Brian Su NATO and Canada Security, Trade and the Economy

The Importance of Emerging Southeast Asia and Myanmar (II): Does Myanmar Qualify as The Land of Opportunity?

In my previous article, I talk about how Southeast Asia has gradually emerged to become a key player in the global economy. I also talked about Myanmar and describe how this still impoverished but populated state, the “Bridge of South and East Asia,” can be the stepping-stone for Canada to stay relevant in the region. This article will continue to investigate the question of “Why Myanmar” by providing examples of Canadian operations in the country as well as Myanmar’s assets for potential development.

Myanmar’s outlook

Of all the emerging economies in the Asia-Pacific, Myanmar is considered by Canadian federal Trade Minister Ed Fast to be an “absolutely extreme example of high-risk, high reward potential.” Indeed, due to factors like the complete lack of both basic infrastructure and functional government institutions, plus various shortcomings like pervasive corruptions and strict economic regulations, Myanmar is still far away from being a proper emerging economic power. However, the country is currently undergoing a rapid transformation, and Minister Fast has stated that the opportunities in Myanmar are looking good for Canadian companies and investors.

The opportunities in Myanmar are looking good for Canadian companies and investors

The Forerunners and Sectors with Potential

To be sure, a handful of Canadian companies are already up and running in this Southeast Asian nation since Canada lifted its sanction against Myanmar in 2012. Optelian, an Ottawa based optical network technology company, is a good example of how Canadian companies have rushed to join the race to Myanmar. With an ambitious aim of assisting Myanmar to build its own wireless infrastructures, Optelian had a flying start by striking a major deal with the state-owned Myanmar Posts and Telecommunication. As mentioned earlier, Myanmar is a country that lacks even the most basic commodities. Thus, at this point, the country needs rudimentary telecommunication technology. Considering that we are now living in a world where “technology (telecommunication technology in this case) is so much cheaper and so much better than it used to be,” Myanmar will greatly benefit from this development. Also, given the size of Myanmar’s population, the potential to accelerate will be tremendous. Thus, in spite of expressing some degree of caution about the efficiency of a state-owned company, the representatives of Optelian are optimistic and confident about the prospects of their business in Myanmar.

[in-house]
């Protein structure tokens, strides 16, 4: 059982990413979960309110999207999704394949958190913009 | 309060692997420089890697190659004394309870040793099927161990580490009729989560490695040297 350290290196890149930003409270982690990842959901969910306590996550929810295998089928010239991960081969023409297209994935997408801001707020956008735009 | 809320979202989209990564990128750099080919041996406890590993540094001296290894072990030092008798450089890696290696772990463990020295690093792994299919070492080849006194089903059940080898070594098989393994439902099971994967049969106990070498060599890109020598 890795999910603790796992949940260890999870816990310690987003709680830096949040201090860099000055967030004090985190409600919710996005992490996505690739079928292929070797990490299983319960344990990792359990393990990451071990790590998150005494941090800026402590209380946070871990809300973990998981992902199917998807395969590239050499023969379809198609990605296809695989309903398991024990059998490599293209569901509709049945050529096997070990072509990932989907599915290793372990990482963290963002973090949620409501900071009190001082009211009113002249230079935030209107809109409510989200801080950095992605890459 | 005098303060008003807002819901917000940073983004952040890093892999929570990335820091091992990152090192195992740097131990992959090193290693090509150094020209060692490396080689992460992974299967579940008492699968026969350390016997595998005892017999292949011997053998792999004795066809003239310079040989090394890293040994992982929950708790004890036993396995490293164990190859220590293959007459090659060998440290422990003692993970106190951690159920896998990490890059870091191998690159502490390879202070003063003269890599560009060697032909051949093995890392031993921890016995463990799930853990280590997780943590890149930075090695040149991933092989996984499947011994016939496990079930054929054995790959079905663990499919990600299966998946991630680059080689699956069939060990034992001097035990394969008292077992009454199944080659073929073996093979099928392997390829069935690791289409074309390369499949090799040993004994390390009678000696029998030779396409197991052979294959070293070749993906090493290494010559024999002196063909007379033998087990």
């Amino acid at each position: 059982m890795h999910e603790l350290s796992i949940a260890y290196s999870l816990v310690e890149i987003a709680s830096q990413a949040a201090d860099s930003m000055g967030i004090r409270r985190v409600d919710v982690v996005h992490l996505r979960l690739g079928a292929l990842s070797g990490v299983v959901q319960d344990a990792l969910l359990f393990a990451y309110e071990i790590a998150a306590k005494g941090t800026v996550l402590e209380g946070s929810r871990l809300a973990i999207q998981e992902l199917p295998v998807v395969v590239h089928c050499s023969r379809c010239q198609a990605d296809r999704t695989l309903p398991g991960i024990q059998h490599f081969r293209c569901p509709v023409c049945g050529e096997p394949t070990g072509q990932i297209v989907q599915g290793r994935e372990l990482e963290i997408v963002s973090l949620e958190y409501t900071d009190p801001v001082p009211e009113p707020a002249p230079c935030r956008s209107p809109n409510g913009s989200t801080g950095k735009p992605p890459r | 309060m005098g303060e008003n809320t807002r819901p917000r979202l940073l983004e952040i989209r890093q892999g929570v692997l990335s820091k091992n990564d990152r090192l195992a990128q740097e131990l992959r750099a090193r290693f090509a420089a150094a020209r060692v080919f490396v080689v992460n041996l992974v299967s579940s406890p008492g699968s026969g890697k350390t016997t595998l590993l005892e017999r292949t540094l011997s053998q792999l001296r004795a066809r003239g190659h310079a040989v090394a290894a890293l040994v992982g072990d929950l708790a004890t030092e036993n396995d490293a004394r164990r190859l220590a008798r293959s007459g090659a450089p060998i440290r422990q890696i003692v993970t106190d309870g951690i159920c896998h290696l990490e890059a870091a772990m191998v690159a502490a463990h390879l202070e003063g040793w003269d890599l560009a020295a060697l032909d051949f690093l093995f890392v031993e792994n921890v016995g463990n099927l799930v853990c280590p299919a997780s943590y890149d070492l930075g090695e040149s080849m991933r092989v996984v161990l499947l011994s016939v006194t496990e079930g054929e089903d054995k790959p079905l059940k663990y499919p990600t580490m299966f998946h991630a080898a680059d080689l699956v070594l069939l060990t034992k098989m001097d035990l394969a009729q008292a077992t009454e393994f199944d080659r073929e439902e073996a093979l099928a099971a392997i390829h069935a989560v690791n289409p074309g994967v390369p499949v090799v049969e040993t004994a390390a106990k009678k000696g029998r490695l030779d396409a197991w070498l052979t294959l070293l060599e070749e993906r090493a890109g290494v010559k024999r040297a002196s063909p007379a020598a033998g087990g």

Another sector in Myanmar that is worth mentioning is natural resource development. Centurion Minerals Ltd., a Vancouver based resource development firm is a Canadian company that sees the potential in Myanmar’s mineral reserves. Being the first and the only Canadian mining firm, Centurion is apparently doing very well, considering that the company has just signed a joint venture deal with Eternal Gold Mining Ltd, one of Myanmar’s largest private gold exploration and production firms. This deal would allow Centurion to explore and assess the development of an 8,903-hectare area in central Myanmar. Again, Centurion’s situation in Myanmar is very similar to that of Optelian; optimism and confidence about the economic prospects are often mixed with caution and prudence. While the company’s executives fully acknowledge that Myanmar is becoming more and more transparent and is indeed a good place to do business, “you do still need to be careful about who you’re partnering with.”

What About Agriculture?

Besides telecommunication and natural resources, Myanmar also has potential in areas like manufacturing (of consumer products) and agriculture. With regards to agriculture, Myanmar has the advantage of possessing an abundance of idle land and rivers that could be used to grow crops. According to the Vancouver Sun, Myanmar has about 12.25 million hectares of arable land and permanent crops, which is ranked as 25th-highest arable lands in the world. While productivity is fairly low compared to other Southeast Asian country like Thailand or Indonesia, agriculture in Myanmar will get a significant boost once there are gains in farm mechanization and improvements in farming technology.

“To Get There” Might Be A Bit Difficult

Again, it is always easier to talk about potential than to actually realize it. Myanmar still has quite a ways to go before it become a legitimate emerging economy. Obviously, there are a lot of obstacles which the Burmese have to confront. Foreign firms and government will also need to remain “engaged” in the country to ensure that the government continues to pursue economic and political reforms. Thus, if Canada wishes to benefit from Myanmar’s recent opening, it will need to continue or enhance its engagement both politically and economically with this Southeast Asian state.

Brian Su
Brian Su was born in Taipei, Taiwan and immigrated to Canada in 2002. Brian graduated last October from SFU with a degree in history. He is also very familiar with contemporary history and politics of Europe, North America and Middle East. Brian takes opportunity to stay connected with political,economical and cultural events transpiring in his community as well as around the world. He is currently enrolled in UBC's certificate program in Canada's immigration system, laws and procedure and has gone back to SFU to work on his French. He hopes one day work for either the Canadian Foreign Service or CIC.